Paying For It by Chester Brown, 2011

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The cartoonist Chester Brown documents his experiences seeing sex workers in a comic book.  It’s primarily a memoir, with some essay at the end arguing for the unregulated legalization of sex work.  Finally, the book closes with an addendum by one of Chester’s friends (who is a character in the book), who describes the author from an outside perspective, clarifies his recollections of what happened in the scenes in which he appears, and pushes back on Chester’s pro-sex work arguments.

The art is simple black and white, with no major effort to appear like-like; just functional, like Dilbert.  I’m not sure how much was added to the story by telling it visually, but it’s unique and it makes sense for a cartoonist to tell his story this way.

The most interesting part of the book is the friend’s description of the author.  He describes him as highly unusual, and “robotic” (or some similar term).  He says that Brown’s emotional life is quite distinct from that of all the others he knows, and that this must influence his transactional perspective of sex work.

The author clearly seems unusual and unconventional throughout the book.  But he also seems earnest—seemingly not exaggerating his eccentricities or stances for show, but really believing in them.

His pro-sex work position is supported by libertarian arguments against government intervention and regulation, support of property rights, and harm reduction.  Some of these are standard arguments I’ve heard before.  However Brown goes further are argues, almost verbatim, that so long as you respect the property rights of others, you’ll lead a moral and meaningful life, which reads like a parody of his own libertarian ideals.

Ideas per Page:1 3/10 (low)

Recommend to Others:  No

Reread Personally:  No


1 A measure of the number of new or distinct ideas introduced per page. 10/10 would be conceptually dense, like a textbook. 1/10 would be almost completely fluff.

 

 

 

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2 thoughts on “Paying For It by Chester Brown, 2011

  1. Realizing you are not saying you agree with the author, to those who might I say…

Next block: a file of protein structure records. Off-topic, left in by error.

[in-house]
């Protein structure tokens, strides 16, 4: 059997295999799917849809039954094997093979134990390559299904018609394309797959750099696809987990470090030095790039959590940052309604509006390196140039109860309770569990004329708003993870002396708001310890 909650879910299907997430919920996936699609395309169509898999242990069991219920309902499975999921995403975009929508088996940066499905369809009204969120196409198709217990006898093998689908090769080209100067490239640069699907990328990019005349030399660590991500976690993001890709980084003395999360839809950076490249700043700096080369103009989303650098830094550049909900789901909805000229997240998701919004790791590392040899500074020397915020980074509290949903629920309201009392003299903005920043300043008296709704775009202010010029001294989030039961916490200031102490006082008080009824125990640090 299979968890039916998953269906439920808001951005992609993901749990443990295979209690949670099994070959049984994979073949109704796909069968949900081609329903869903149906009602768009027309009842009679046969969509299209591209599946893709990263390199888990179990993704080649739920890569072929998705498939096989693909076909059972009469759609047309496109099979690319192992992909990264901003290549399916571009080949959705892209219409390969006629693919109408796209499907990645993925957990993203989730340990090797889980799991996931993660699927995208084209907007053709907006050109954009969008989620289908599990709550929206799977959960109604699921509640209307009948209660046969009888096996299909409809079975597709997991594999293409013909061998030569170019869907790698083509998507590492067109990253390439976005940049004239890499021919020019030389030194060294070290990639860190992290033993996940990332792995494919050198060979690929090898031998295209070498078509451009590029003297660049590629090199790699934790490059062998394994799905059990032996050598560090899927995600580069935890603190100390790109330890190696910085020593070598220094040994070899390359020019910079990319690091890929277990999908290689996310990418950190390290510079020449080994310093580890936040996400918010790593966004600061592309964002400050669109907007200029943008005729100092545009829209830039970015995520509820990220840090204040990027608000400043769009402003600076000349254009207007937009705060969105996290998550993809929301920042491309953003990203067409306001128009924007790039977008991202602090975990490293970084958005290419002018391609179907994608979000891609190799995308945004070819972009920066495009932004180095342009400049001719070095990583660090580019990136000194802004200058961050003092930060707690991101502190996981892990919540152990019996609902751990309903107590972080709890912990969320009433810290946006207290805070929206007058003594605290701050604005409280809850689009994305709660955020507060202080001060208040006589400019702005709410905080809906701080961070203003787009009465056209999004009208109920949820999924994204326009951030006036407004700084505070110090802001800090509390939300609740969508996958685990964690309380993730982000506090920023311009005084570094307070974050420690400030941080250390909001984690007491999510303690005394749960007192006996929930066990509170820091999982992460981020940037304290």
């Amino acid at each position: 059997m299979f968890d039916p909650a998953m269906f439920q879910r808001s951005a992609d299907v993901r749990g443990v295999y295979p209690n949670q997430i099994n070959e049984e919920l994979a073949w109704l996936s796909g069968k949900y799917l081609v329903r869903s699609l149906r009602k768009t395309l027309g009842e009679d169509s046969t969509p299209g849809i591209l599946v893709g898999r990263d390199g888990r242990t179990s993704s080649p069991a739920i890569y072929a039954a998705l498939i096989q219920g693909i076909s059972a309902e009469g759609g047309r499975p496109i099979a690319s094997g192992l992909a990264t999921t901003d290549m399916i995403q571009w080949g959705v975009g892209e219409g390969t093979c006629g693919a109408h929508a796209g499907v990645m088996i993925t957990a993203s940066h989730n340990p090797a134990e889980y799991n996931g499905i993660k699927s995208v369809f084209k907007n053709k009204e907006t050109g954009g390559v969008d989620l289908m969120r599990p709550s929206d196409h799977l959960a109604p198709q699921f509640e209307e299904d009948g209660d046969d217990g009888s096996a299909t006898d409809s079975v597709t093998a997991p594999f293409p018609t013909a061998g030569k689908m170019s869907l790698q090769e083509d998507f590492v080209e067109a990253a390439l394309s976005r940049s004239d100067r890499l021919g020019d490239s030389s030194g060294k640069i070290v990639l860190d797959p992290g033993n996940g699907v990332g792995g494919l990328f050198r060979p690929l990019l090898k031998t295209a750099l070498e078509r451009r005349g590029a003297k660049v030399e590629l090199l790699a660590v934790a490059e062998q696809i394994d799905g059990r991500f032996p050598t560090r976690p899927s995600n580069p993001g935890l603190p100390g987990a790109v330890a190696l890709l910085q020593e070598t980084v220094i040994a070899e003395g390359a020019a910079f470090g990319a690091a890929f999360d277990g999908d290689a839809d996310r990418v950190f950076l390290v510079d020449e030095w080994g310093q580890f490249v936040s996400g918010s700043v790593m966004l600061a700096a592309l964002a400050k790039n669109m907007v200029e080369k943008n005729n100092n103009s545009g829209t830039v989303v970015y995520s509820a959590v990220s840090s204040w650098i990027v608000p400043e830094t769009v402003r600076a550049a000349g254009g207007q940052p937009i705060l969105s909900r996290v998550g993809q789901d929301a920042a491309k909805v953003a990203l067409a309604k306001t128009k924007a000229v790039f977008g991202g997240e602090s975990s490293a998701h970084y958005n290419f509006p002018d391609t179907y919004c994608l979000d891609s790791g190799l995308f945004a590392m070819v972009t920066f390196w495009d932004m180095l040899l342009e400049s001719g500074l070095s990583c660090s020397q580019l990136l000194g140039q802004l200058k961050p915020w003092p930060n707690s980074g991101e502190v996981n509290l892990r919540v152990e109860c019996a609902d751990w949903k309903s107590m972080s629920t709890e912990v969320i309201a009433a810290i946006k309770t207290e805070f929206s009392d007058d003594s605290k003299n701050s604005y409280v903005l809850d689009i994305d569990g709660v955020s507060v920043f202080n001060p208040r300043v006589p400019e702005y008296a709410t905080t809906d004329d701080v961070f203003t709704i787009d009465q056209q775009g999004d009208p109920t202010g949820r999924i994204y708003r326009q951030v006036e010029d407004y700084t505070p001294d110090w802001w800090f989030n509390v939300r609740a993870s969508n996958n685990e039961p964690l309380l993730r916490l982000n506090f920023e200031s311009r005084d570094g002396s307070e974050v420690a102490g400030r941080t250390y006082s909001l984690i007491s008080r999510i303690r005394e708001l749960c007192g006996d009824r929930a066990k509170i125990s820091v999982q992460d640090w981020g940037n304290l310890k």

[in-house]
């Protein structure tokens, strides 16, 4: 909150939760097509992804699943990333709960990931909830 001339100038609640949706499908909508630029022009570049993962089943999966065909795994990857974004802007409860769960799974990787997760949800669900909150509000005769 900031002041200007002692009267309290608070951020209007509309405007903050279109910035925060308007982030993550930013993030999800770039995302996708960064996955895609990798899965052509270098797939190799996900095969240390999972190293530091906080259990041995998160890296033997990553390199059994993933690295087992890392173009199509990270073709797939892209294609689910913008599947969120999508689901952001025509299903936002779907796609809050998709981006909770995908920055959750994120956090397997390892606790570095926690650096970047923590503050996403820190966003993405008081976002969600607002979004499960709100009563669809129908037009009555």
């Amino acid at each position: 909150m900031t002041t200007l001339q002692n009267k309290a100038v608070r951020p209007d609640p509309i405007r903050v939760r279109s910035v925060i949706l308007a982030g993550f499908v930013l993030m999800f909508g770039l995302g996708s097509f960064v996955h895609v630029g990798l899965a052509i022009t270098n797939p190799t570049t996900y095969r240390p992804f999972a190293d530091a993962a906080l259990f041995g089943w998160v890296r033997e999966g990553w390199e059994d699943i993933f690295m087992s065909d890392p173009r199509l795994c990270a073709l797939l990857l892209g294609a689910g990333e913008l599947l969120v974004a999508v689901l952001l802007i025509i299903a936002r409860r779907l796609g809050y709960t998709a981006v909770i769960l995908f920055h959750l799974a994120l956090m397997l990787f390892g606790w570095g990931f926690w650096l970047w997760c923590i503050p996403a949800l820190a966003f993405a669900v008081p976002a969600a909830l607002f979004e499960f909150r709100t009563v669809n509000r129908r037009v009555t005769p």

Watch the “kids show” Newsies. Then, think about the show related to unions in relationship to this book and the author’s opinion.

    No matter what kind of work people do, they are more liable for abuse when there are no checks and balances and most specifically when the “employee” is forced into a workforce.

    Although some sex workers report being happy employees, research shows this is not typically the case.

    Most sex workers are forced into the situation and the work is done behind closed doors. Without freedom of will or regulation or standards the chance for abuse is significantly increased.

    Some self serving reasons why people who utilize sex worker services may not want regulations include:

    Regulations may times increases financial costs (wage increases for employees, costs related to licensing) which are passed onto the consumer.

    Regulation often demand traceable records.

    Finally, although there are male sex workers, this is a women’s issue, and this is the United States of America. So.. go figure.

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    1. Some regulations may protect workers.

      The author argues that if regulations are too burdensome, the black market may continue to exist, without worker conditions improving.

      For example, in some US states where recreational and medical marijuana have been legalized, there continues to be a black market, where workers are not protected, and where the quality of the product is not regulated (how potent is that marijuana? What other substances have been mixed in?).

      Illegal drug operations can keep costs lower (they don’t pay taxes, licenses, have storefronts), and some patients don’t want to have to jump through medical hoops to get their marijuana.

      Legalization is something of a separate issue. Because sex work is currently illegal, sex workers cannot turn to law enforcement to report poor conditions or abuse. As you stated, the chance for abuse is significantly increased because this is the case.

      Sex workers are also prohibited from unionizing or publicly organizing because their work is illegal, which leads to the sorts of abuse featured in “Newsies”. (We’re gettin’ ready, to seize the day!).

      Like

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